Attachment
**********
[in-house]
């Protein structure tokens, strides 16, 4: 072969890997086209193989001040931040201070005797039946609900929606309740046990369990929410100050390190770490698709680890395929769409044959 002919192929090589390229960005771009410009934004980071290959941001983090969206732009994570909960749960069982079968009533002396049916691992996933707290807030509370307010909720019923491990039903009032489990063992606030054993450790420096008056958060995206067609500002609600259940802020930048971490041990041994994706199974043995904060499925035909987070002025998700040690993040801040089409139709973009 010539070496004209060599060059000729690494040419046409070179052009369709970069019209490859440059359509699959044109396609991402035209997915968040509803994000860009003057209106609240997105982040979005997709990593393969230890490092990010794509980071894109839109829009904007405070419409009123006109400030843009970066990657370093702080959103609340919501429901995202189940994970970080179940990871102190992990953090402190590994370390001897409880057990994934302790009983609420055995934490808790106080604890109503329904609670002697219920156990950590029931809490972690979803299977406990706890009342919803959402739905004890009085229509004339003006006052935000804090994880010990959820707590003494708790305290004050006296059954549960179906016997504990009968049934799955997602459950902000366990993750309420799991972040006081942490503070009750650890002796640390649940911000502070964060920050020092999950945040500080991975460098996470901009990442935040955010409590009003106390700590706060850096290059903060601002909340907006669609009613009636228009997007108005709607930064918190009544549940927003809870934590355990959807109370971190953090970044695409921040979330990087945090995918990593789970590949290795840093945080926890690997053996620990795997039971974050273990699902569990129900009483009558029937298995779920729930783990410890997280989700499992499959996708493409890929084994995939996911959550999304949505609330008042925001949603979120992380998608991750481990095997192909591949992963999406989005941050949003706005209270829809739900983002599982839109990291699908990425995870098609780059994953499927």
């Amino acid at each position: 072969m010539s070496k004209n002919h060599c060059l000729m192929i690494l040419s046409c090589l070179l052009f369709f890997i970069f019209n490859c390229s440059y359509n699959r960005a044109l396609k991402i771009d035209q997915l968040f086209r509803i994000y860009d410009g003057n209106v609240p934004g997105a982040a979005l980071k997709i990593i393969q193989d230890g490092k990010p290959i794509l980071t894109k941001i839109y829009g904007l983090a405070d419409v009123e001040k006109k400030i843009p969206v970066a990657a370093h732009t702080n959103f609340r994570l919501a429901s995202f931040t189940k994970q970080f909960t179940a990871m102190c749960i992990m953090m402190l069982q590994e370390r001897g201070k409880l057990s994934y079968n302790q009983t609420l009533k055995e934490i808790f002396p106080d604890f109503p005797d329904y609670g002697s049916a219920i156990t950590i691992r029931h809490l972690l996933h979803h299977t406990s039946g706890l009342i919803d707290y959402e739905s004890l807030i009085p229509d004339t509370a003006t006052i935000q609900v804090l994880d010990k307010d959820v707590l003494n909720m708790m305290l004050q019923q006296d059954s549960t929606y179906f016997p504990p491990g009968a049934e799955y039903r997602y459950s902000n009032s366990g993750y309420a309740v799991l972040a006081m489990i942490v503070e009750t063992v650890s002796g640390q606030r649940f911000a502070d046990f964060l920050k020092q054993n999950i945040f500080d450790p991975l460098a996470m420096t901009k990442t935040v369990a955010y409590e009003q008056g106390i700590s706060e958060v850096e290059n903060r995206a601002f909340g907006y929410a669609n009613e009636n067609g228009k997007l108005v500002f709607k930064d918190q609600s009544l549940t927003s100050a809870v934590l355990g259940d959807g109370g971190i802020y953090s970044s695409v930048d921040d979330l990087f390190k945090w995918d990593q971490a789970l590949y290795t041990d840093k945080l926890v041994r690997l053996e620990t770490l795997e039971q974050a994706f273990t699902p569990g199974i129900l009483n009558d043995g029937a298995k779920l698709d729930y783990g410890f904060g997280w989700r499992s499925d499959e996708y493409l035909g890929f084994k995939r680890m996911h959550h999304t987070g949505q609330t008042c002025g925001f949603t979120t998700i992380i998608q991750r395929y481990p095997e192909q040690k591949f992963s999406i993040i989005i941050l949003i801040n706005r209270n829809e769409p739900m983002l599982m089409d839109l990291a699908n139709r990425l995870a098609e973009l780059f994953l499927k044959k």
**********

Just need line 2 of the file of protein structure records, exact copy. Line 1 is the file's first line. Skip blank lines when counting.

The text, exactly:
């Protein structure tokens, strides 16, 4: 072969890997086209193989001040931040201070005797039946609900929606309740046990369990929410100050390190770490698709680890395929769409044959 002919192929090589390229960005771009410009934004980071290959941001983090969206732009994570909960749960069982079968009533002396049916691992996933707290807030509370307010909720019923491990039903009032489990063992606030054993450790420096008056958060995206067609500002609600259940802020930048971490041990041994994706199974043995904060499925035909987070002025998700040690993040801040089409139709973009 010539070496004209060599060059000729690494040419046409070179052009369709970069019209490859440059359509699959044109396609991402035209997915968040509803994000860009003057209106609240997105982040979005997709990593393969230890490092990010794509980071894109839109829009904007405070419409009123006109400030843009970066990657370093702080959103609340919501429901995202189940994970970080179940990871102190992990953090402190590994370390001897409880057990994934302790009983609420055995934490808790106080604890109503329904609670002697219920156990950590029931809490972690979803299977406990706890009342919803959402739905004890009085229509004339003006006052935000804090994880010990959820707590003494708790305290004050006296059954549960179906016997504990009968049934799955997602459950902000366990993750309420799991972040006081942490503070009750650890002796640390649940911000502070964060920050020092999950945040500080991975460098996470901009990442935040955010409590009003106390700590706060850096290059903060601002909340907006669609009613009636228009997007108005709607930064918190009544549940927003809870934590355990959807109370971190953090970044695409921040979330990087945090995918990593789970590949290795840093945080926890690997053996620990795997039971974050273990699902569990129900009483009558029937298995779920729930783990410890997280989700499992499959996708493409890929084994995939996911959550999304949505609330008042925001949603979120992380998608991750481990095997192909591949992963999406989005941050949003706005209270829809739900983002599982839109990291699908990425995870098609780059994953499927």